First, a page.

December 1st, 2015 | Edited by Zoran Stosic | software
In Windows 10 you’ve got tons of choices for desktop programs, and apps from the Windows Store can be useful too. But there are still probably a few key webpages you turn to every day instead of a desktop program or modern UI app.
Wouldn’t you love to have those key sites available to you on the Windows 10 Start menu? Here’s how to do that.
The Edge way
Open Microsoft Edge and then navigate to the page you want to add. In the upper right-hand corner, click the three horizontal dots, and then from the drop down menu select Pin this page to Start. A pop-up window will appear asking you to confirm. Click Yes and you’ll find the site at the bottom of the live tile section in your Start menu.
The downside? This method is that links will only open in Edge. Fortunately, there’s a way around that. If you want links to open in your default browser instead of Edge, you have to use a little bit of trickery, but nothing too complicated.
The non-Edge way
Open Internet Explorer and navigate to the webpage you want to add to Start. For our purposes, let’s say it’s Facebook.
Once you’re on Facebook, right-click in an open space on the site and select Create shortcut from the context menu. IE will then show a pop-up window asking if you want to create a desktop shortcut. Click Yes.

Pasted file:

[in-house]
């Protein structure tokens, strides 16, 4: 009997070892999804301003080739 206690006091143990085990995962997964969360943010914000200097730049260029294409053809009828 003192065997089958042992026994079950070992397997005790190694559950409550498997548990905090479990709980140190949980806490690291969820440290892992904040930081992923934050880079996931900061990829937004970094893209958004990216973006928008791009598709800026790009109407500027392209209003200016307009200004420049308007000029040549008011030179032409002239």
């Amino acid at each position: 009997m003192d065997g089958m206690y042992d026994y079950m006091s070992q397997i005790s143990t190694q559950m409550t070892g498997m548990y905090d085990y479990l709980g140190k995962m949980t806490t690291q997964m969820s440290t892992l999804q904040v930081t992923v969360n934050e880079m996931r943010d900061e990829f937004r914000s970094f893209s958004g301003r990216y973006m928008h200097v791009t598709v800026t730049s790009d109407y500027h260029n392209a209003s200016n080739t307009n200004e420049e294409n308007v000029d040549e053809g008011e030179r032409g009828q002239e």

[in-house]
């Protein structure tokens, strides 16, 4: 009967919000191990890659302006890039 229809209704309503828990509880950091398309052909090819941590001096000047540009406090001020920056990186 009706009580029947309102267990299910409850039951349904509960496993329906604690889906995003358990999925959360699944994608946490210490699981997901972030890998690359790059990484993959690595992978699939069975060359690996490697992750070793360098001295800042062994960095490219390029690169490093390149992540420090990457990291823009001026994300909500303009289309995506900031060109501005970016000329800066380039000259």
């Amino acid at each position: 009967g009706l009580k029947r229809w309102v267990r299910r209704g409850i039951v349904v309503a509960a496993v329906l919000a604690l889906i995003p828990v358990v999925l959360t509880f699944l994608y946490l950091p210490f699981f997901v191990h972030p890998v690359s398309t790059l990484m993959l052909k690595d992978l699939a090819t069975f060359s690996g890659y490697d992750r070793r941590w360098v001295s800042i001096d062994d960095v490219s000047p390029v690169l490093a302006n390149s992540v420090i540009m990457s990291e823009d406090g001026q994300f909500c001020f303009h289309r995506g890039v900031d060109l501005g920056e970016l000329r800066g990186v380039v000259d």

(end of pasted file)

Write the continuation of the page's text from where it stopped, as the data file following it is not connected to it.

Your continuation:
To do the same thing in Chrome and Firefox, go to the address bar and click-and-drag the icon to the left of “http,” and drop it on the desktop. The icon will either be a green lock, a rectangular piece of paper, or a globe.
Pro Tip: In my experience, you’ll generally get better looking icons using Internet Explorer for this step.
Next, right-click the desktop icon you just created and select Copy.
Add to Start
Now type “run” into the Cortana/search box. The top choice should be the Run desktop app.
Once Run opens, type in shell:programs, click OK, and an Explorer window will open.
Now just right-click in the main part of that window (be careful not to accidentally open a folder) and select Paste.